“Deadpool is a movie that puts its audaciousness in the forefront, even if it’s only mutated-skin-deep; a movie that makes space for violence, sex, and swear words, but never bites the hand feeding it by diverging from formula. It’s fun for a while, and then it all becomes deeply disheartening, because calling attention to the more businesslike mechanics of superheroics isn’t subversive when you’re also playing right into them. Pointing out the symptoms of superhero fatigue isn’t the same thing as overcoming it.” — Buzzfeed‘s Allison Willmore. (more…)
From 1.17 N.Y. Times story about Betsy DeVos’s Education Secretary confirmation hearing, written by Kate Zernike and Yamiche Alcindor: “With time limited, Democrats confronted Ms. DeVos with rapid-fire questions, demanding that she explain her family’s contributions to groups that support so-called conversion therapy for gay people; her donations to Republicans and their causes, which she agreed totaled about $200 million over the years; her past statements that government ‘sucks’ and that public schools are a ‘dead end’; and the poor performance of charter schools in Detroit, where she resisted legislation that would have blocked chronically failing charter schools from expanding.
“Under questioning, Ms. DeVos said it would be ‘premature’ to say whether she would continue the Obama administration’s policy requiring uniform reporting standards for sexual assaults on college campuses. She told Connecitcut Senator Christopher S. Murphy, whose constituents include families whose children were killed in the 2012 massacre at Sandy Hook Elementary School, that it should be ‘left to locales’ to decide whether guns are allowed in schools, and that she supported Mr. Trump’s call to ban gun-free zones around schools. She also denied that she had personally supported conversion therapy.”
I’m not calling the recently released Barefoot Contessa Bluray (Twilight Time) a problem, much less a mockery of a sham of a sham of a mockery of a sham. I haven’t seen it so what do I know? I know this: Twilight Time‘s decision to mask the film within a whacked-down 1.85:1 aspect ratio rather than the much more pleasant 1.33:1, which offers the usual extra headroom…the decision to do this is truly a shame. Really. A friend of DVD Beaver’s Gary W. Tooze has been quoted as calling this decision “a travesty…I’ve seen it in open matte in Academy ratio and to me it’s balanced perfectly that way. Thank goodness there’s a 1.33:1 DVD.” Yes, the 1.85 fascist view is that a mainstream studio film released on 9.2.54 should be cropped at 1.85, but that’s not what many others feel. Where is the harm in opening up this Joseph L, Mankiewicz film and letting it breathe? None…none whatsoever, and up above the ghost of Contessa dp Jack Cardiff would approve.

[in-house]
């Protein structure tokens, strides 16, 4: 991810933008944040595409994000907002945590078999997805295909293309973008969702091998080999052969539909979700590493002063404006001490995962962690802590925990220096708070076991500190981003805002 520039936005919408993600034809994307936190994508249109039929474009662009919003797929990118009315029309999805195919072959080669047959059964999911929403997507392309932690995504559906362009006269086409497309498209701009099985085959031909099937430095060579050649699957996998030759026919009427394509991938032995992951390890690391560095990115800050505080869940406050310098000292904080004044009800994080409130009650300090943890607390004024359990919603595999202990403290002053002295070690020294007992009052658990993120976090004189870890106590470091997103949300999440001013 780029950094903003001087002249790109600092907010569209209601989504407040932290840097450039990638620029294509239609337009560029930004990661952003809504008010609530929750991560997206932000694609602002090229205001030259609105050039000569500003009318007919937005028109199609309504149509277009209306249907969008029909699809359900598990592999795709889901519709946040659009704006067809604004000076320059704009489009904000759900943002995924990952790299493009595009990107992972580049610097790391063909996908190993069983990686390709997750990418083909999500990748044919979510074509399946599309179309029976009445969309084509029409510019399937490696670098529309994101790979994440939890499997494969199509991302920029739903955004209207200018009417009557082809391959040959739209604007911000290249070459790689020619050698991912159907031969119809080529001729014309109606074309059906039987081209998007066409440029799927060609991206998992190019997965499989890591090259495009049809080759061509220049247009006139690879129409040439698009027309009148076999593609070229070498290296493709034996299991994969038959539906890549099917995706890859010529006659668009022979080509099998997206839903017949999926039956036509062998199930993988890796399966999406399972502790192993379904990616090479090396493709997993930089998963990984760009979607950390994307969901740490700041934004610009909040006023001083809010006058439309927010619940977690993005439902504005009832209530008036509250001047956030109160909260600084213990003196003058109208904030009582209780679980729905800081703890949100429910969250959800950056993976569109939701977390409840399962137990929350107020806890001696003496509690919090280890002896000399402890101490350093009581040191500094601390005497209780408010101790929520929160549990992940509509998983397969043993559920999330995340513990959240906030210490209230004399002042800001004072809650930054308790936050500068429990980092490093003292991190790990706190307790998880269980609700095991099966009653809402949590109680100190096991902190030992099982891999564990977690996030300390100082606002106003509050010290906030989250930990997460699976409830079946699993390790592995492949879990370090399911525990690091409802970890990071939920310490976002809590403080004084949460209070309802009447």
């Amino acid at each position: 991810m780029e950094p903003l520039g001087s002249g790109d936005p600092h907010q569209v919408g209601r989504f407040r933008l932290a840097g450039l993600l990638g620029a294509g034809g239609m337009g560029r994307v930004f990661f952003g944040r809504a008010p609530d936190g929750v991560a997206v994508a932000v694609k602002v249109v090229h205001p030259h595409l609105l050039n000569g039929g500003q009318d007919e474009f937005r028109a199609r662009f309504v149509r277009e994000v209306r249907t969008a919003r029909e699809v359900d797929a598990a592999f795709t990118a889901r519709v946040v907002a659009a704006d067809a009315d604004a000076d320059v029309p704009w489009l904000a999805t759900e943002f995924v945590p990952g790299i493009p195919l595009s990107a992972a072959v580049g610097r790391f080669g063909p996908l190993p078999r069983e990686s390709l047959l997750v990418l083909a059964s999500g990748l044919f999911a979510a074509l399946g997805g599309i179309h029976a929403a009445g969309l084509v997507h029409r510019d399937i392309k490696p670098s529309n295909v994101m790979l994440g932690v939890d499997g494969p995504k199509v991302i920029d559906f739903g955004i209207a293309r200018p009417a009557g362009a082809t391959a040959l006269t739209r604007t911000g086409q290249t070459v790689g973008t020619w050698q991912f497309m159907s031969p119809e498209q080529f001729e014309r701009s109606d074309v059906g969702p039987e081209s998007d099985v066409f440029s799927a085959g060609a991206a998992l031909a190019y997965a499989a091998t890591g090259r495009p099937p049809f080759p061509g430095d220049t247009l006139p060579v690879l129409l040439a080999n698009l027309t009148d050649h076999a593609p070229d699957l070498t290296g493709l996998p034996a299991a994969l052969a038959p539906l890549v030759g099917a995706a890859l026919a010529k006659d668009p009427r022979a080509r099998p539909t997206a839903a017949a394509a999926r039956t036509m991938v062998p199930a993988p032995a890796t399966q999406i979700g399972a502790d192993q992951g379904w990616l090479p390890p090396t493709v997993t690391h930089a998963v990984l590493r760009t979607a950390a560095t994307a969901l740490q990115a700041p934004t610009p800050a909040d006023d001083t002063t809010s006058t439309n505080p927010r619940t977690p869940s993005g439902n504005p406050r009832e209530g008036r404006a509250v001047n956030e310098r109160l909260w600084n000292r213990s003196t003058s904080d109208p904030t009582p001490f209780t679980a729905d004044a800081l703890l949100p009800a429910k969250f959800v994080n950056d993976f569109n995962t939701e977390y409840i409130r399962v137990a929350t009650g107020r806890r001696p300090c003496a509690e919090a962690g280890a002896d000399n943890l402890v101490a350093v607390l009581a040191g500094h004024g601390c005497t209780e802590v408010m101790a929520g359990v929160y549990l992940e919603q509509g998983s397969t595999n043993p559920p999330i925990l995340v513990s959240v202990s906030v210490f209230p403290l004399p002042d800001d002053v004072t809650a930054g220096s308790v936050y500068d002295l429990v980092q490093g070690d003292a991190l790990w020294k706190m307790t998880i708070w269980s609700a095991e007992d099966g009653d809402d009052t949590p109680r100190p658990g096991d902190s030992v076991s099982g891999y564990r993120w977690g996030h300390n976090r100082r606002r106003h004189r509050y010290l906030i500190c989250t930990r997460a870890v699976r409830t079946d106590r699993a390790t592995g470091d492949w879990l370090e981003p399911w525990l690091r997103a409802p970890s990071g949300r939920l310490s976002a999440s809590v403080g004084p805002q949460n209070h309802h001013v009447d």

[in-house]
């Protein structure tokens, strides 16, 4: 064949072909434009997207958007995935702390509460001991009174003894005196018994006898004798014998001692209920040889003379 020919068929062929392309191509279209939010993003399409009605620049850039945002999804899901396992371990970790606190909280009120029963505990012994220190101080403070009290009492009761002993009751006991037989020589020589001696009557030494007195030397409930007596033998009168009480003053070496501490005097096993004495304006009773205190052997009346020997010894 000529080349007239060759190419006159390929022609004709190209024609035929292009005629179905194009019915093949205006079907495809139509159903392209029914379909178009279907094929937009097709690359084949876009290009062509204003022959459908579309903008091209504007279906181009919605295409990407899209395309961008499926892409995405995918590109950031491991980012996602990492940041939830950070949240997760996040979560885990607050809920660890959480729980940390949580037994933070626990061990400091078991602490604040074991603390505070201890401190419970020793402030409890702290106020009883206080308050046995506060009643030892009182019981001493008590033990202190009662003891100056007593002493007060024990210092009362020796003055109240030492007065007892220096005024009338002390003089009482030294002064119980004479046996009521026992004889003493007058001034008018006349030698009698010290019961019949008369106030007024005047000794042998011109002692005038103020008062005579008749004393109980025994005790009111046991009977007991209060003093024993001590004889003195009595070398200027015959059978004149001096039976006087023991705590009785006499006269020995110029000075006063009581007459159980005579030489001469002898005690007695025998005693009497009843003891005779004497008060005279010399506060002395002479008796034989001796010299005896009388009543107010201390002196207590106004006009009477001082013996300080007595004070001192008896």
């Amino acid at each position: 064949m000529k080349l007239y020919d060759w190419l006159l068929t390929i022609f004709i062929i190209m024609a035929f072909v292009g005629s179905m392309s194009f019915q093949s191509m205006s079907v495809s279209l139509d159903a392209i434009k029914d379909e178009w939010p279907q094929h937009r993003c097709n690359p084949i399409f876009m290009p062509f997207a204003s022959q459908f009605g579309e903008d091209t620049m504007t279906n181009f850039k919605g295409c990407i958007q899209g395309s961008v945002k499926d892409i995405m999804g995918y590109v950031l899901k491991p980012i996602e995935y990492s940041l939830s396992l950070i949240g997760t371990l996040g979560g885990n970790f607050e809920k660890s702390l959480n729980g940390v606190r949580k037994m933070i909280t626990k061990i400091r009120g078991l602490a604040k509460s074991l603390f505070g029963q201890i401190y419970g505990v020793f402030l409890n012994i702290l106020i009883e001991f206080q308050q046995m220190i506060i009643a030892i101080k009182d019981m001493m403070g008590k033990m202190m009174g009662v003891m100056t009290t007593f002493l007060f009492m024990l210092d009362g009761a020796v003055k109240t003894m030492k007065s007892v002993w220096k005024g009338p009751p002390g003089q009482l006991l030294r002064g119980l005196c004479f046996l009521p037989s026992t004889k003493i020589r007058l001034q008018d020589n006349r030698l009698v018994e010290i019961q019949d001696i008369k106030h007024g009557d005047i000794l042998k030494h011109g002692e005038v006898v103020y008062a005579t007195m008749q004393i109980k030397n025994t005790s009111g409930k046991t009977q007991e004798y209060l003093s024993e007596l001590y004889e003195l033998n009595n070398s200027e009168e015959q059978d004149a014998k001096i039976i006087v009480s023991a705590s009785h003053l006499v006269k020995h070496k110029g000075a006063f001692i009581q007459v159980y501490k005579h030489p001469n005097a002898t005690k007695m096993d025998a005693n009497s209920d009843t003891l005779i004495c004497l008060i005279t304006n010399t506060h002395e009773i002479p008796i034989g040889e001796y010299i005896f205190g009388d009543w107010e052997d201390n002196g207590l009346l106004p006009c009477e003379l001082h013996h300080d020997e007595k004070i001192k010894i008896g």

The Criterion guys decided to create remastered Blurays of Jacques Demy‘s The Umbrellas of Cherbourg (’64) and The Young Girls of Rochefort (’67) when it became known a while back that these classic French-language musicals were the primary inspiration of Damien Chazelle’s La La Land. It’s been recognized that Rochefort, which is more of a dancey, jazzy thing, exerted more influence than Cherbourg. Will I request freebies for reviewing purposes? No, I will not. I respect Demy’s vision but I’ve never been a fan. I took one look at Cherbourg back in the late ’70s and went “nope.”
Shaul Schwarz and Christina Clusiau‘s Trophy, a Sundance ’17 doc, exposes the ethical aspects of professional big game hunting (i.e., guys who take millionaires into the bush so they can bag a rhino or a lion) vs. the ongoing uphill battle to conserve wildlife. Yes, Virginia, there are thousands of rich assholes who get a thrill out of drilling African wildlife with hot lead and then posing with their carcasses. L.A. Times celebrity assessor Amy Kaufman tweeted yesterday that Trophy “could be the next film out of @sundancefest to spark the kind of anger and debate that The Cove and Blackfish did.” Anger, sure, but who would argue with any sincerity that it’s cool to murder animals for the manly joy of it? The early-to-mid 20th Century culture that shrugged when Teddy Roosevelt and Ernest Hemingway shot animals is no more. In today’s context the African hunting exploits of Donald Trump’s sons are nothing short of disgusting.